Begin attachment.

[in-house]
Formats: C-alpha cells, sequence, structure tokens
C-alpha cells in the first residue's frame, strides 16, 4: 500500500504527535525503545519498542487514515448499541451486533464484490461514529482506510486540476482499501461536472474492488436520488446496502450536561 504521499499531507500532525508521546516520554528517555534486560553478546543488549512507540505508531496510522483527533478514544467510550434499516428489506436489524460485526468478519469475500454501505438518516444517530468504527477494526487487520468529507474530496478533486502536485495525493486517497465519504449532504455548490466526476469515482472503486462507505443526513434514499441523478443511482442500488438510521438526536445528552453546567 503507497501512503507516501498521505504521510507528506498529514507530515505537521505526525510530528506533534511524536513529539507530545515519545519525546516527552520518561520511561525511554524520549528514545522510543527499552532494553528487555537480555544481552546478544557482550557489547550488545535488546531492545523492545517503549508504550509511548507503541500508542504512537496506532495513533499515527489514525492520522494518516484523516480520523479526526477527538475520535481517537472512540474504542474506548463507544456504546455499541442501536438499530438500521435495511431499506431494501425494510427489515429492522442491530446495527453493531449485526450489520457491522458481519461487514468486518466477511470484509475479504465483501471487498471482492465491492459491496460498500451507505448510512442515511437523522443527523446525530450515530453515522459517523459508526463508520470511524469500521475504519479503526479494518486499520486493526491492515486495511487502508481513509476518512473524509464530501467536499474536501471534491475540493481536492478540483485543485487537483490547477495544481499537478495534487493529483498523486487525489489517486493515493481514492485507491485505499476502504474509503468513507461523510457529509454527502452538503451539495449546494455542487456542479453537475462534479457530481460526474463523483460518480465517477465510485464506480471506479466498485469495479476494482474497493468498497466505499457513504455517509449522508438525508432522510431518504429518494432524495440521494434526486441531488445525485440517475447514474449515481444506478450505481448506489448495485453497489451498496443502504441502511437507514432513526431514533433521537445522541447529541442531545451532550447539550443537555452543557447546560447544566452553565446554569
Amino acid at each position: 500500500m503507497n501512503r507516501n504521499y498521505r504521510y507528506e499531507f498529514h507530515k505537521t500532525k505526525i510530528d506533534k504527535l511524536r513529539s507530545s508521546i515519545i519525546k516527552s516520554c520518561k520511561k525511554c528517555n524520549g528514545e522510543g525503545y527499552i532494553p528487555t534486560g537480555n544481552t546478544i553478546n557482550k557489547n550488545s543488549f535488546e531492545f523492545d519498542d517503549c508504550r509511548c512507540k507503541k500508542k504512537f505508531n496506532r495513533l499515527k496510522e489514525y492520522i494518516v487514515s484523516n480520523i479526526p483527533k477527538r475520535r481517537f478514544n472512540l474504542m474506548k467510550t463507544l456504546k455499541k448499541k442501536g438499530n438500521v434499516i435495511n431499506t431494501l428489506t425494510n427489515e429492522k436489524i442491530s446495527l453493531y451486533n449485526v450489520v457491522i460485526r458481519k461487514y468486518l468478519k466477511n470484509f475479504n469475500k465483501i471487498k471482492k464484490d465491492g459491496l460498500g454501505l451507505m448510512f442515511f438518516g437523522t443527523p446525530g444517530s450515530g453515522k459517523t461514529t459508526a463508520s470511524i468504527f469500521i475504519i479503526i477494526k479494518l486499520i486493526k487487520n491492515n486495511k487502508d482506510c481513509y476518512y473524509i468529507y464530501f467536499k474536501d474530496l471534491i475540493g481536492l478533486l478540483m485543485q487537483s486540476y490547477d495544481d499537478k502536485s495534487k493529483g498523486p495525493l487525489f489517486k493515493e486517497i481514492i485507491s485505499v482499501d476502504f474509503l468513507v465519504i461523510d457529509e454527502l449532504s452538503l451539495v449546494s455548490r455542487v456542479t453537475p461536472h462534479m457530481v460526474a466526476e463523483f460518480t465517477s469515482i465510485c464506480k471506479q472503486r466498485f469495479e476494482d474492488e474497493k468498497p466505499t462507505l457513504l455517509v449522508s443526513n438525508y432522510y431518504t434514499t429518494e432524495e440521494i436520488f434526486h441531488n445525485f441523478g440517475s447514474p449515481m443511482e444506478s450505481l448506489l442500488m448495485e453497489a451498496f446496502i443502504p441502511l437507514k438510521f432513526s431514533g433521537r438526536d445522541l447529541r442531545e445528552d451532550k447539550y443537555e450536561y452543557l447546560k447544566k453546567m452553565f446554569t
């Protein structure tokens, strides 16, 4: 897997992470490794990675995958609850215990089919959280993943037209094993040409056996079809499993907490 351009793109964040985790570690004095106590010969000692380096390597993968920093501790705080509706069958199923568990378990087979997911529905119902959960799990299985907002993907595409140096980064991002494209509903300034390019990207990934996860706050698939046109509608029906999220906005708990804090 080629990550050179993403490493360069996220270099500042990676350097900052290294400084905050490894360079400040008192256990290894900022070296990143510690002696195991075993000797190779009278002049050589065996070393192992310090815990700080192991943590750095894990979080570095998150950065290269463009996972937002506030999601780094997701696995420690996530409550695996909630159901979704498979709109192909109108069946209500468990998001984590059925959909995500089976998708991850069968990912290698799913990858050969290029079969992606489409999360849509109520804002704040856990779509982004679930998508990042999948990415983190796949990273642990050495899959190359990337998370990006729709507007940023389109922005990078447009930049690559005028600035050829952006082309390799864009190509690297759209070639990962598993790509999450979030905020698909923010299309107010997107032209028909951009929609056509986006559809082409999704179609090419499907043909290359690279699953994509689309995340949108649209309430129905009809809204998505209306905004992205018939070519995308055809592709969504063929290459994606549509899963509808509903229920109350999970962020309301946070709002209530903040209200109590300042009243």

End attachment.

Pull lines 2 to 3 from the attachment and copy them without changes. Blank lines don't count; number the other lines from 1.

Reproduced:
Formats: C-alpha cells, sequence, structure tokens
C-alpha cells in the first residue's frame, strides 16, 4: 500500500504527535525503545519498542487514515448499541451486533464484490461514529482506510486540476482499501461536472474492488436520488446496502450536561 504521499499531507500532525508521546516520554528517555534486560553478546543488549512507540505508531496510522483527533478514544467510550434499516428489506436489524460485526468478519469475500454501505438518516444517530468504527477494526487487520468529507474530496478533486502536485495525493486517497465519504449532504455548490466526476469515482472503486462507505443526513434514499441523478443511482442500488438510521438526536445528552453546567 503507497501512503507516501498521505504521510507528506498529514507530515505537521505526525510530528506533534511524536513529539507530545515519545519525546516527552520518561520511561525511554524520549528514545522510543527499552532494553528487555537480555544481552546478544557482550557489547550488545535488546531492545523492545517503549508504550509511548507503541500508542504512537496506532495513533499515527489514525492520522494518516484523516480520523479526526477527538475520535481517537472512540474504542474506548463507544456504546455499541442501536438499530438500521435495511431499506431494501425494510427489515429492522442491530446495527453493531449485526450489520457491522458481519461487514468486518466477511470484509475479504465483501471487498471482492465491492459491496460498500451507505448510512442515511437523522443527523446525530450515530453515522459517523459508526463508520470511524469500521475504519479503526479494518486499520486493526491492515486495511487502508481513509476518512473524509464530501467536499474536501471534491475540493481536492478540483485543485487537483490547477495544481499537478495534487493529483498523486487525489489517486493515493481514492485507491485505499476502504474509503468513507461523510457529509454527502452538503451539495449546494455542487456542479453537475462534479457530481460526474463523483460518480465517477465510485464506480471506479466498485469495479476494482474497493468498497466505499457513504455517509449522508438525508432522510431518504429518494432524495440521494434526486441531488445525485440517475447514474449515481444506478450505481448506489448495485453497489451498496443502504441502511437507514432513526431514533433521537445522541447529541442531545451532550447539550443537555452543557447546560447544566452553565446554569